What is a parenting order?
The scope of a parenting order is broad. A parenting order may deal with who the child may live with, and who the child is to spend time with. It may also encompass the allocation of parental responsibility, including but not limited to the long-term decisions for a child. They consist of issues such as schooling, cultural upbringing and health.
To simply put it, the Court has inherent power to grant orders which relate to any aspect of the care or welfare of the child. When determining whether a parenting order is feasible, the Court will always consider the best interest of the child.
Who may apply for a parenting order
A parenting order may be applied for by any of the following people:
- either of the child’s parents; or
- the child; or
- a grandparent of the child; or
- any other person concerned with the care, welfare or development of the child.
When orders are sought from non-parent parties, the Court has stated “… that there has to be some relationship between, or involvement with, the child in a meaningful sense in order that the person who makes the application can have standing” (Venkatesan & Pawar  FMCAfam 1109 at -).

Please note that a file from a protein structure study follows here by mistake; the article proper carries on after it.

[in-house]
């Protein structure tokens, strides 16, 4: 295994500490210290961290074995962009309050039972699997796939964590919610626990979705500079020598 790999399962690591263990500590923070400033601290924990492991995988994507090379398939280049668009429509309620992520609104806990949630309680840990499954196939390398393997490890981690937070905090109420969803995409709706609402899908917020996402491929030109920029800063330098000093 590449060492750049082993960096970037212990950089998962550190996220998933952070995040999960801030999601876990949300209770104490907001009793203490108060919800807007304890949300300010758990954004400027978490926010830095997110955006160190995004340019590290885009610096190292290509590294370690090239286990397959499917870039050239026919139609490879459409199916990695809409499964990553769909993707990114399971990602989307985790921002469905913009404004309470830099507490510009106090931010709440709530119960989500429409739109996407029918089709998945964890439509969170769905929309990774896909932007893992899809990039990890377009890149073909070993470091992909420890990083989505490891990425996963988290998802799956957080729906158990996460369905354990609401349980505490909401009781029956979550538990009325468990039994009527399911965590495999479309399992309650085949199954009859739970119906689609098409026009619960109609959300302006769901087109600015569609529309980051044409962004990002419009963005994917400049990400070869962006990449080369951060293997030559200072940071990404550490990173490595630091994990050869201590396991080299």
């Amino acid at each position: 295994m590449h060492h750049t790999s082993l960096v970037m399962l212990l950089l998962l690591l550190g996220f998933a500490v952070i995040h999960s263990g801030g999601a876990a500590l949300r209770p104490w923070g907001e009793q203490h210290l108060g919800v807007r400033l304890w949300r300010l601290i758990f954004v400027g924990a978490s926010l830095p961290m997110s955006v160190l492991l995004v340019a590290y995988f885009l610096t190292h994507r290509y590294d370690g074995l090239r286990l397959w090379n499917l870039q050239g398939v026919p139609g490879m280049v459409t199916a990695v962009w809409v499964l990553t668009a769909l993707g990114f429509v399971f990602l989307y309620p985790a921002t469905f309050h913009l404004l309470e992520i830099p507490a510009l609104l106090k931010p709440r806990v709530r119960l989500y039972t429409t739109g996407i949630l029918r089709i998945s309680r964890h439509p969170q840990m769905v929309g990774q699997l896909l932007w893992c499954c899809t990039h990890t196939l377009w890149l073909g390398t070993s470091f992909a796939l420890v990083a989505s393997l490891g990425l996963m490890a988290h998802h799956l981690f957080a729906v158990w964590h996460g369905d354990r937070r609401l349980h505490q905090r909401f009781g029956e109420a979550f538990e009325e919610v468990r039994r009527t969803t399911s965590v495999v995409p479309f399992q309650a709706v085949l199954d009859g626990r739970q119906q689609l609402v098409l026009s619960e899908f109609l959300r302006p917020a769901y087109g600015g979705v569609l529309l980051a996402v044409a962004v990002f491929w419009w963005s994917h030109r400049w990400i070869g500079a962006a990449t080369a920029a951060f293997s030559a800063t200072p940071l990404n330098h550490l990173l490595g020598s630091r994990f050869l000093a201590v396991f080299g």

There is no preferential position given to a parent where the case involves a parent and non-parent (Valentine & Lacerra  FamCAFC 53).
Recent case law examples of non-parents seeking parenting orders
Hospitals and medical professionals often seek orders where they are not in agreement with the parents about the treatment of the child. This usually pertains to quite serious medical conditions and or procedures such as:
- Sterilisation: Re Angela  FamCA 98
- Treatment options of serious diseases: Director Clinical Services, Child & Adolescent Health Services And Kiszko & Anor  FCWA 75
- Family members other than the mother and father of the child may also be a party who seek parenting orders. Examples include:
- Grandparents granted equal shared parental responsibility: Bentley & Bentley and Anor  FAMCA 757
- Orders made that children live with maternal grandmother and maternal great aunt and that they have joint parental responsibility: Jinson v Bentleigh  FAMCA 1148; or,
Where both parents of a child are unable or incapable of caring for the children, the Department of Child Protection or equivalent may intervene and seek sole parental responsibility: Eliot v Dent  FAMCA 128